For those of us in the agriculture industry, we know farming is more than a job; it is a way of life. Just as your parents and grandparents introduced you to life on the farm, you probably want to share it with your own children and grandchildren.

Decooman cheryl
President / People Management Group
Cheryl DeCooman, CHRL, can also be reached at (519) 532-2508 or @udderlySAFE on X and Instagram.

With children home throughout the COVID-19 pandemic and now with summer approaching, there have been many opportunities to show your children more about working on the farm. It is easy to think that because your children have grown up on the farm, around equipment and animals, they are less likely to be injured on the farm. However, this is not the case.

On Aug. 30, 2018, an Ontario farmer was operating a skid-steer to move a trailer. The farmer’s children, aged 4 and 7, were in the front-end bucket. Unfortunately, the 4-year-old fell out of the bucket, just as the farmer looked backwards to check on his load. With his attention diverted, the child was trapped under the machine and died from head injuries. In a court of law, the farmer was found guilty of criminal negligence. This case set a precedent for farmers and those in agriculture to be convicted in situations where there is a death of a child. On top of this, the farmer must now spend the remainder of their life with grief and regret, all because of something that happened in a matter of seconds.

A national study done by the Canadian Agriculture Injury Reporting (CAIR) found that between 1990 and 2008, 1,975 accidental deaths occurred in the agriculture industry. Of that, 248 fatalities were children and youth under the age of 15. Additionally, there were 96 reported deaths for children aged 15-19 years. This study also looked at the causes of the fatalities; specifically, in the case where a child was killed, 63% of fatalities were related to machines, such as runovers, entanglements and rollovers.

Keep in mind, this is only information on fatalities. Thousands of injuries occur on the farm each year in Canada, but the statistics on these are unreliable, as many non-critical injuries go unreported.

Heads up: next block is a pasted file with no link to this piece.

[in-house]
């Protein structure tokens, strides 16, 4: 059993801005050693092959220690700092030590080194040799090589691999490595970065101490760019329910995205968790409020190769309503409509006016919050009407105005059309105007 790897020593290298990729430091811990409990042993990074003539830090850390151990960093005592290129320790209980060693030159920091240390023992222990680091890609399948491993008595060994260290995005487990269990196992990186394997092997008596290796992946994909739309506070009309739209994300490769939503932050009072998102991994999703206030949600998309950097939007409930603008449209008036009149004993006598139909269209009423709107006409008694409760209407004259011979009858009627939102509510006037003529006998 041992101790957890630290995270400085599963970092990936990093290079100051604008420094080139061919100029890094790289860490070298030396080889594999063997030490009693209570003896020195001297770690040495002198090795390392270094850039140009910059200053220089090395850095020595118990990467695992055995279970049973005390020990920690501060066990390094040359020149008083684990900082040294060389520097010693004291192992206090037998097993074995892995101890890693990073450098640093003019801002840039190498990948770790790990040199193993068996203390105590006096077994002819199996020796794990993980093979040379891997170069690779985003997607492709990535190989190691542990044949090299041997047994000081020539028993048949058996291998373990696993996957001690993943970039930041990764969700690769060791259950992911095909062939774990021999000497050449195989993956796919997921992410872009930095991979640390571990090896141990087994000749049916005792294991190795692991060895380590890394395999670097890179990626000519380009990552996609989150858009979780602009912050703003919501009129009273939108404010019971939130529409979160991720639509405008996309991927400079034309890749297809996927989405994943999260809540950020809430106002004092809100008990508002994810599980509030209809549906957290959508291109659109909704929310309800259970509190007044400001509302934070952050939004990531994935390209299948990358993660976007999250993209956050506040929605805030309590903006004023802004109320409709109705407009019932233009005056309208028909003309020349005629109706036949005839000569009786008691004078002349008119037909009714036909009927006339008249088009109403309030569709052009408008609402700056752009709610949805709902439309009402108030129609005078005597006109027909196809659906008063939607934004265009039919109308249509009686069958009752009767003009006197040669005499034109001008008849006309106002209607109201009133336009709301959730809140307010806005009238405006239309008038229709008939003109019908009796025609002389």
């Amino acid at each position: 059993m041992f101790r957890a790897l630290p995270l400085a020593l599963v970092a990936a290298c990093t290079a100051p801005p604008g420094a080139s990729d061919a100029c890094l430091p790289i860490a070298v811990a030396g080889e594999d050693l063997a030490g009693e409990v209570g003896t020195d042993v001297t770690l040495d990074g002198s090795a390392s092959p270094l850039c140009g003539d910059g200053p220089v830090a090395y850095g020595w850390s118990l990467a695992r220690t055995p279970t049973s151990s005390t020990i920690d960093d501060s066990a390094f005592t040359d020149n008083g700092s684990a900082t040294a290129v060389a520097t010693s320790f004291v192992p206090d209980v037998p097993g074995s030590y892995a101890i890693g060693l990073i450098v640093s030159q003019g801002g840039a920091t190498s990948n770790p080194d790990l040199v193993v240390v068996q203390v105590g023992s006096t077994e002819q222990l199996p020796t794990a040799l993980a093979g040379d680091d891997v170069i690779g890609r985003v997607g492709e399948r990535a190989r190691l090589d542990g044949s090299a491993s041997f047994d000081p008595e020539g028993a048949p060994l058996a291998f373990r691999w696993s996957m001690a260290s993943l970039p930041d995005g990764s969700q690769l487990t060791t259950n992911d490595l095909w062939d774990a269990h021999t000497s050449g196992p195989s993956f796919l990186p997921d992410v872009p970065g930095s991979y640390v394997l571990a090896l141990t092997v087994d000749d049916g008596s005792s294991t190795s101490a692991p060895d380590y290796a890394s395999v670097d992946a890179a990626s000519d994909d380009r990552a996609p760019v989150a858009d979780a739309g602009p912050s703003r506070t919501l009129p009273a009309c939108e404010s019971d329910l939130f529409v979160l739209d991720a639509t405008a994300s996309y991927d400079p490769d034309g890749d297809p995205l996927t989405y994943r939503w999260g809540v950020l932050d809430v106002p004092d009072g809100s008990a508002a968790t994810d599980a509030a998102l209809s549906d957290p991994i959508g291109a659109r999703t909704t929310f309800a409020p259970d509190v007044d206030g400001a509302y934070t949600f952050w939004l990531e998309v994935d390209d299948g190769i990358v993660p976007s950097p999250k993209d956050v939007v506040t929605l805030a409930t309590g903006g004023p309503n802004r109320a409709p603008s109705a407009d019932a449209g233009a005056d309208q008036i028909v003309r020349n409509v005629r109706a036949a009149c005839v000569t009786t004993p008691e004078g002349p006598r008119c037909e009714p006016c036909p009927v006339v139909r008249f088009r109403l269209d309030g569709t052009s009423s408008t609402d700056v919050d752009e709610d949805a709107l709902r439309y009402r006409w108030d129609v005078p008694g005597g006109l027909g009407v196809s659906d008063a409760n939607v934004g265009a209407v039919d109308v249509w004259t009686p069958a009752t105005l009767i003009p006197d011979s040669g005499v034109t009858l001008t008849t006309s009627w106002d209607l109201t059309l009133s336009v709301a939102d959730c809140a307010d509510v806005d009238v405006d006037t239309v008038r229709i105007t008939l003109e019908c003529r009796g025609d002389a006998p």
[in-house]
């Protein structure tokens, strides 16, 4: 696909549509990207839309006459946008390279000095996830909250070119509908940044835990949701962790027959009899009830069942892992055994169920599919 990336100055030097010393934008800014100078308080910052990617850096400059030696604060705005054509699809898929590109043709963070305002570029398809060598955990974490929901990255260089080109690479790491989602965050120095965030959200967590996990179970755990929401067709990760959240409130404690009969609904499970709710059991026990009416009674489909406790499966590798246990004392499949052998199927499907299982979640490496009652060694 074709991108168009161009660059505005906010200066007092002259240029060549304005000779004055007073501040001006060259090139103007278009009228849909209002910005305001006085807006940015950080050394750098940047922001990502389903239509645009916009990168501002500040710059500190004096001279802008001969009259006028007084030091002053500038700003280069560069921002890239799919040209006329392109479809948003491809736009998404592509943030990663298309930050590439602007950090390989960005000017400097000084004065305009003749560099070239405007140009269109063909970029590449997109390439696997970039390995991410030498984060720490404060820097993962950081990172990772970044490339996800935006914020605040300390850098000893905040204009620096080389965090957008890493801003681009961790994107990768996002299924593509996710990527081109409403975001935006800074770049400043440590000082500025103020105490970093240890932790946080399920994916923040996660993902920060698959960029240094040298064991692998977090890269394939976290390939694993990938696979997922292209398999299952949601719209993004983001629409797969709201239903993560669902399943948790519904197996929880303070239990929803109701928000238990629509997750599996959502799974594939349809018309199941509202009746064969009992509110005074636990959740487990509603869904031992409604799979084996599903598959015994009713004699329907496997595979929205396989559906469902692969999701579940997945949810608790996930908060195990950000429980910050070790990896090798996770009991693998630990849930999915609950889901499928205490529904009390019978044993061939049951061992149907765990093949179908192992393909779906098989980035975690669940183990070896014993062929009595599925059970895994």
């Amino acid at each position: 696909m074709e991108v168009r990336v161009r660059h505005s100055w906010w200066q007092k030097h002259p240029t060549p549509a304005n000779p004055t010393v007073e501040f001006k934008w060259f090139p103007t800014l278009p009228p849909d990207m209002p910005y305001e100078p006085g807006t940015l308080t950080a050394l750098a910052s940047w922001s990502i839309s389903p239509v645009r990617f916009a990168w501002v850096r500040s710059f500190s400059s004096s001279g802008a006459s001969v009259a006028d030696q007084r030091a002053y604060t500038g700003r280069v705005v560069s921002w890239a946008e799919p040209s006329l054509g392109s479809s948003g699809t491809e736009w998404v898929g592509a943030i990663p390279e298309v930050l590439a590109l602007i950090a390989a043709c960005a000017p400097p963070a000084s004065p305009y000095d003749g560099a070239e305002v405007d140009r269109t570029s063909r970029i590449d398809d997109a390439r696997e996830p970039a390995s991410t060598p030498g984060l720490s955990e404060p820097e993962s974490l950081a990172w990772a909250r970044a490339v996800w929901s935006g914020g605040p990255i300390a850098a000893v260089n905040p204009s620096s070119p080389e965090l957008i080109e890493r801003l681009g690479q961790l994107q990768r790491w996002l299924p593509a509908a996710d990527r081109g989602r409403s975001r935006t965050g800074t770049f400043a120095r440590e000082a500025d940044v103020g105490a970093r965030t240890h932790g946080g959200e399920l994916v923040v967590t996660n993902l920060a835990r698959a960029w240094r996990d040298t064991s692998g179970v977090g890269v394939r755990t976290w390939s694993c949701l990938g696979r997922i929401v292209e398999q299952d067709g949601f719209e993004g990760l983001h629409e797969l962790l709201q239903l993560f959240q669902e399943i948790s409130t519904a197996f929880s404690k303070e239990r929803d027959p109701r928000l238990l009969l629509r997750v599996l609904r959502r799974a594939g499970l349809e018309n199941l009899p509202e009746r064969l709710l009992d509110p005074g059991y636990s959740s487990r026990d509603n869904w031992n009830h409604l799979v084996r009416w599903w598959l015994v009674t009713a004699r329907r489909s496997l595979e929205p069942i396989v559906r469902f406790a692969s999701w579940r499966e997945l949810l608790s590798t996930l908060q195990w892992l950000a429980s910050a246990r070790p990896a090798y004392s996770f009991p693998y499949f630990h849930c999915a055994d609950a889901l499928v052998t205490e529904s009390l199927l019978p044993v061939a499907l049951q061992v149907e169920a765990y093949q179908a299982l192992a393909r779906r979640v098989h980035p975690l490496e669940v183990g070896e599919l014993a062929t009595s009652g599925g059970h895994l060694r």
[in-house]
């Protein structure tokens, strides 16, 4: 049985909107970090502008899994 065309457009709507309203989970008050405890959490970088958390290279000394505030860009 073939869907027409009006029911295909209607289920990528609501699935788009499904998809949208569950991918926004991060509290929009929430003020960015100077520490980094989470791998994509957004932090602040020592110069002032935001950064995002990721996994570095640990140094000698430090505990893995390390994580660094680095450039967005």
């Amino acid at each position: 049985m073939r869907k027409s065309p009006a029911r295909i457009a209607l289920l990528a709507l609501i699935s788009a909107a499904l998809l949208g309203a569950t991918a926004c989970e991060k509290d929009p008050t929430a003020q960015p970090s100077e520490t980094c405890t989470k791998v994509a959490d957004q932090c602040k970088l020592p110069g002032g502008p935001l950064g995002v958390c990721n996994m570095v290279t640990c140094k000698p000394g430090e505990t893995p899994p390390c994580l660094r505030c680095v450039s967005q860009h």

So how can you ensure the safety of your children continues to be a top priority while they work on the farm? Below are a few things to think about when children start to work on the farm.

Identify hazards together

When you are doing your monthly workplace inspection on the farm, bring your children with you. From a young age, they can walk around and help you identify hazards and inspect the farm for potential problems. This also helps to show them from a young age that safety should always be their top priority.

Training employees 

Your children should go through the same training process other non-related farm employees go through. There should be a checklist made of each task you are showing someone to do. When you are training employees, it is also important you identify the hazards of each job and how to prevent injuries from occurring.

Just as you do with non-related employees, your child should sign and date a training acknowledgement form, indicating you gave them hands-on training on how to perform a task. This should be completed with each new task they are shown. All training documentation and acknowledgements should be kept on record in an employee file.

Model good behaviour

If you tell an employee to wear gloves while doing a task, you should also be wearing gloves. It is easy to rationalize risks, especially when you have completed a task every day for 10 years and nothing bad has ever happened. It only takes one second for an accident or injury to occur. By modeling proper and safe behaviour, it enforces the importance of completing a job properly and safely.

Driving farm equipment

In Ontario, according to the Highway Traffic Act, a driver’s licence is not required to drive a tractor or a self-propelled implement of husbandry. However, equipment operators are required to be 16 years old to drive the equipment on the road. Individuals under 16 years old can drive vehicles directly across a highway.

Do not allow for extra riders in any farm machinery or equipment. The only exception to this is if there is a buddy seat with a seatbelt.

Age-appropriate jobs

As a parent, you know best what your child is capable of. You know that it is dangerous for your 6-year-old to be driving a forklift. You know mixing chemicals is a dangerous job that requires training and understanding of the hazards. Before you give your child the opportunity to do a task on their own, you should follow the same steps you would with any new employee.

  1. Identify the hazards and risks of the job.
  2. Walk through the steps and procedures on how to do the job properly.
  3. Show them hands-on how to do the job/task, while they observe.
  4. Have them reiterate to you the above three steps. This ensures they understand the potential hazards and risks, and the steps to do the job properly.
  5. Supervise them doing the job. Offer constructive feedback on things they can improve upon.
  6. Have them sign an acknowledgement form to indicate they were given hands-on training for a given task.
  7. Monitor them continuously until you and they are confident they can properly perform the task on their own.

References omitted but are available upon request by sending an email to the editor.